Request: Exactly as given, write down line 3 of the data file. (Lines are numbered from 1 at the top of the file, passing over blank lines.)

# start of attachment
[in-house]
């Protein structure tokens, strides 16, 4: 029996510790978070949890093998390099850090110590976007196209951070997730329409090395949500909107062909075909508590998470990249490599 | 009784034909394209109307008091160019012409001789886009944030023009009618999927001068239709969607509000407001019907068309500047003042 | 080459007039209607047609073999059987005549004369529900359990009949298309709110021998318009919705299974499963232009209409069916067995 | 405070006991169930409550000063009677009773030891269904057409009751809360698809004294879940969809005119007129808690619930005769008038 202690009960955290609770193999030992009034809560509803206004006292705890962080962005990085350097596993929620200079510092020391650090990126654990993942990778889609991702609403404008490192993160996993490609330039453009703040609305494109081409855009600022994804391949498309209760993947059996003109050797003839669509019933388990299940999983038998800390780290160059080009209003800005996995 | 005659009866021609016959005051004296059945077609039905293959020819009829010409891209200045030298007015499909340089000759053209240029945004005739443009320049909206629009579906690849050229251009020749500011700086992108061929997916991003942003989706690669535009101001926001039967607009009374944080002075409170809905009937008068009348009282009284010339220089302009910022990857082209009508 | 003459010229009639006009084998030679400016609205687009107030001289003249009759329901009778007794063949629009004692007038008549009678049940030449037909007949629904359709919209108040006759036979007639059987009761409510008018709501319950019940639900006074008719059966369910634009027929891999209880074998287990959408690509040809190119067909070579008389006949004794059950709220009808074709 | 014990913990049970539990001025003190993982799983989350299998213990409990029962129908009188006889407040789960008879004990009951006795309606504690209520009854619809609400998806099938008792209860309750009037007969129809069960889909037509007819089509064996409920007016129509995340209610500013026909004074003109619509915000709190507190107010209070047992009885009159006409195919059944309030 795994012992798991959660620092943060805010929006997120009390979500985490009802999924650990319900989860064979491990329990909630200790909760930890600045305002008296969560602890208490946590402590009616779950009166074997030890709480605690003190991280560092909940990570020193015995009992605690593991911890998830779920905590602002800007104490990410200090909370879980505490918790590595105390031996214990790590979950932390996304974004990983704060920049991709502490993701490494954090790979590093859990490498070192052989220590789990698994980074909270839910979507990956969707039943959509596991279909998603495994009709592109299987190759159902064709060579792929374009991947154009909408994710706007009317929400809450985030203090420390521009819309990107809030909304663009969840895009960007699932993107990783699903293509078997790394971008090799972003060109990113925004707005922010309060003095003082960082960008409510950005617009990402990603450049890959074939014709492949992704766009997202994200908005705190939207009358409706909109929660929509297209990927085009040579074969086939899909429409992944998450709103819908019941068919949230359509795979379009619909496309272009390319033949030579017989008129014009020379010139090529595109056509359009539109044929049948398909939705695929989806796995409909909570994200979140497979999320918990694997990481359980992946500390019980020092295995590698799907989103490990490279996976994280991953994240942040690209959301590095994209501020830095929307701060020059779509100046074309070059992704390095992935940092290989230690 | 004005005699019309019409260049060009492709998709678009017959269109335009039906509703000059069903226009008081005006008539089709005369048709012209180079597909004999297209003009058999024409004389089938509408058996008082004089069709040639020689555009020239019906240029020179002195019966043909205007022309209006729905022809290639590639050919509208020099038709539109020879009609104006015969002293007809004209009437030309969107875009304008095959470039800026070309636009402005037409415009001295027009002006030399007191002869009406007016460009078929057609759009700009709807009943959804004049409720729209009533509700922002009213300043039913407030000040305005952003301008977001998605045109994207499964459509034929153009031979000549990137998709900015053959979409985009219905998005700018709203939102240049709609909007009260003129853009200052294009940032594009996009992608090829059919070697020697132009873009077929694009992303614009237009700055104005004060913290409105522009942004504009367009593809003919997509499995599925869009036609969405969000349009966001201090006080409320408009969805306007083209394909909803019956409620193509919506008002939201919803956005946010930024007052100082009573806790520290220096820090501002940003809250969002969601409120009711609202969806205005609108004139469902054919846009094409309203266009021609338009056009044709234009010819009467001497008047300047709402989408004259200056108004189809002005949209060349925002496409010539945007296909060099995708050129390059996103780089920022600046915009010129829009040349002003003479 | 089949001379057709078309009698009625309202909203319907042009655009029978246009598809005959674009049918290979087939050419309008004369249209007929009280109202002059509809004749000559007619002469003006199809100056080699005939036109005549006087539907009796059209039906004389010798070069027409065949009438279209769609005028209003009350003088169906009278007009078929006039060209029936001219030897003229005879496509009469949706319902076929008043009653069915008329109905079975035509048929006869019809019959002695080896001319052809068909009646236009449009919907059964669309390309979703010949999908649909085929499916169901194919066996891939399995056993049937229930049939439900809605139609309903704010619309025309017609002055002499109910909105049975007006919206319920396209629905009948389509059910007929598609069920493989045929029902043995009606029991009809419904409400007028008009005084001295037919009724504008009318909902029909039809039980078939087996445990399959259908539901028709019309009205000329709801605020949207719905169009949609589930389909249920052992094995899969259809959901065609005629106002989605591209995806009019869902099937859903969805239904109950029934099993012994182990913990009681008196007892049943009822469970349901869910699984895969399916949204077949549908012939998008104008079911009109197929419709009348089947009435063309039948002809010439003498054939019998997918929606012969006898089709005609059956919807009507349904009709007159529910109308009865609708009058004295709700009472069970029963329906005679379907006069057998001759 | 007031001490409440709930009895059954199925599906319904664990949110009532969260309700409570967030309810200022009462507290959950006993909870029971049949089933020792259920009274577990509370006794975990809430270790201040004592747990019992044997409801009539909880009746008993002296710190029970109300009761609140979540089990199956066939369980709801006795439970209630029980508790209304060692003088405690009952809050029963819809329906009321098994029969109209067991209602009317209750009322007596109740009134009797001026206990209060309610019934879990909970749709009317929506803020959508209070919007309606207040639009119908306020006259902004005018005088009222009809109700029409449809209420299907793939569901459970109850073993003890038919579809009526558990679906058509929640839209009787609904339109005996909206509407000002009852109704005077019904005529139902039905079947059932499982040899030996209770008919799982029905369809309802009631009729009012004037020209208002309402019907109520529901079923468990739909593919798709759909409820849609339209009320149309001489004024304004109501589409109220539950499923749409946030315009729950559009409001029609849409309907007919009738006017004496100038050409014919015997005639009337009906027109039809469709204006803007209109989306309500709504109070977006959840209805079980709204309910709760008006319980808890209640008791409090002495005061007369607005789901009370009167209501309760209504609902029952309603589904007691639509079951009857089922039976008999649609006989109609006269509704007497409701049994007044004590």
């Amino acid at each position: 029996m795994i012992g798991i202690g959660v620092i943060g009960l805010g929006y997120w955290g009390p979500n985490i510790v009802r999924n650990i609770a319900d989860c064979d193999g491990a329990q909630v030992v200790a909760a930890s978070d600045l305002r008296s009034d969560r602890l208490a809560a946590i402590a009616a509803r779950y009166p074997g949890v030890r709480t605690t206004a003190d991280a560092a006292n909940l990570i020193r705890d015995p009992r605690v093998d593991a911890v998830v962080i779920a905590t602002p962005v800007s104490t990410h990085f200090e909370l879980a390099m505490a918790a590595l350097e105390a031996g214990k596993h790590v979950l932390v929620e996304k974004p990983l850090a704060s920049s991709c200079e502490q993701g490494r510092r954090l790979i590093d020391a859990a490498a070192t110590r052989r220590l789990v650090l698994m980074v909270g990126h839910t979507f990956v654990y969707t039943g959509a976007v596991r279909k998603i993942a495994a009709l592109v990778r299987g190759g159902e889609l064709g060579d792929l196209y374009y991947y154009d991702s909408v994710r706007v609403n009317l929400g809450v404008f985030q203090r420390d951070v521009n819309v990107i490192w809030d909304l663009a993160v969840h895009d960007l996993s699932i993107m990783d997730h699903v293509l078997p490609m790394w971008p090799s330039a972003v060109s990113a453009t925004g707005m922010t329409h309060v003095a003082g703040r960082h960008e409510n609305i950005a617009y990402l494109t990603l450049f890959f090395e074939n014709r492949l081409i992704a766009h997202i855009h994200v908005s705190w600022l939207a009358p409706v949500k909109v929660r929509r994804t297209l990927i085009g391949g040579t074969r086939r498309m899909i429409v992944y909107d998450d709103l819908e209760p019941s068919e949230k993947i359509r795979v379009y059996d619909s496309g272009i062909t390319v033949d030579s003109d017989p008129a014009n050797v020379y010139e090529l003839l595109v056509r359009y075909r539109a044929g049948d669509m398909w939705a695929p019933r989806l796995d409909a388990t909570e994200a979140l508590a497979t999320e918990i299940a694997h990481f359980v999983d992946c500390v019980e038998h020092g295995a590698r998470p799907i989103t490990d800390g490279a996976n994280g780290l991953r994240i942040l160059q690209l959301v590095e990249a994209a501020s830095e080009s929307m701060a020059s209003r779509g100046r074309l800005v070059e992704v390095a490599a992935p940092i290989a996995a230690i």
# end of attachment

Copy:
């Amino acid at each position: 029996m795994i012992g798991i202690g959660v620092i943060g009960l805010g929006y997120w955290g009390p979500n985490i510790v009802r999924n650990i609770a319900d989860c064979d193999g491990a329990q909630v030992v200790a909760a930890s978070d600045l305002r008296s009034d969560r602890l208490a809560a946590i402590a009616a509803r779950y009166p074997g949890v030890r709480t605690t206004a003190d991280a560092a006292n909940l990570i020193r705890d015995p009992r605690v093998d593991a911890v998830v962080i779920a905590t602002p962005v800007s104490t990410h990085f200090e909370l879980a390099m505490a918790a590595l350097e105390a031996g214990k596993h790590v979950l932390v929620e996304k974004p990983l850090a704060s920049s991709c200079e502490q993701g490494r510092r954090l790979i590093d020391a859990a490498a070192t110590r052989r220590l789990v650090l698994m980074v909270g990126h839910t979507f990956v654990y969707t039943g959509a976007v596991r279909k998603i993942a495994a009709l592109v990778r299987g190759g159902e889609l064709g060579d792929l196209y374009y991947y154009d991702s909408v994710r706007v609403n009317l929400g809450v404008f985030q203090r420390d951070v521009n819309v990107i490192w809030d909304l663009a993160v969840h895009d960007l996993s699932i993107m990783d997730h699903v293509l078997p490609m790394w971008p090799s330039a972003v060109s990113a453009t925004g707005m922010t329409h309060v003095a003082g703040r960082h960008e409510n609305i950005a617009y990402l494109t990603l450049f890959f090395e074939n014709r492949l081409i992704a766009h997202i855009h994200v908005s705190w600022l939207a009358p409706v949500k909109v929660r929509r994804t297209l990927i085009g391949g040579t074969r086939r498309m899909i429409v992944y909107d998450d709103l819908e209760p019941s068919e949230k993947i359509r795979v379009y059996d619909s496309g272009i062909t390319v033949d030579s003109d017989p008129a014009n050797v020379y010139e090529l003839l595109v056509r359009y075909r539109a044929g049948d669509m398909w939705a695929p019933r989806l796995d409909a388990t909570e994200a979140l508590a497979t999320e918990i299940a694997h990481f359980v999983d992946c500390v019980e038998h020092g295995a590698r998470p799907i989103t490990d800390g490279a996976n994280g780290l991953r994240i942040l160059q690209l959301v590095e990249a994209a501020s830095e080009s929307m701060a020059s209003r779509g100046r074309l800005v070059e992704v390095a490599a992935p940092i290989a996995a230690i």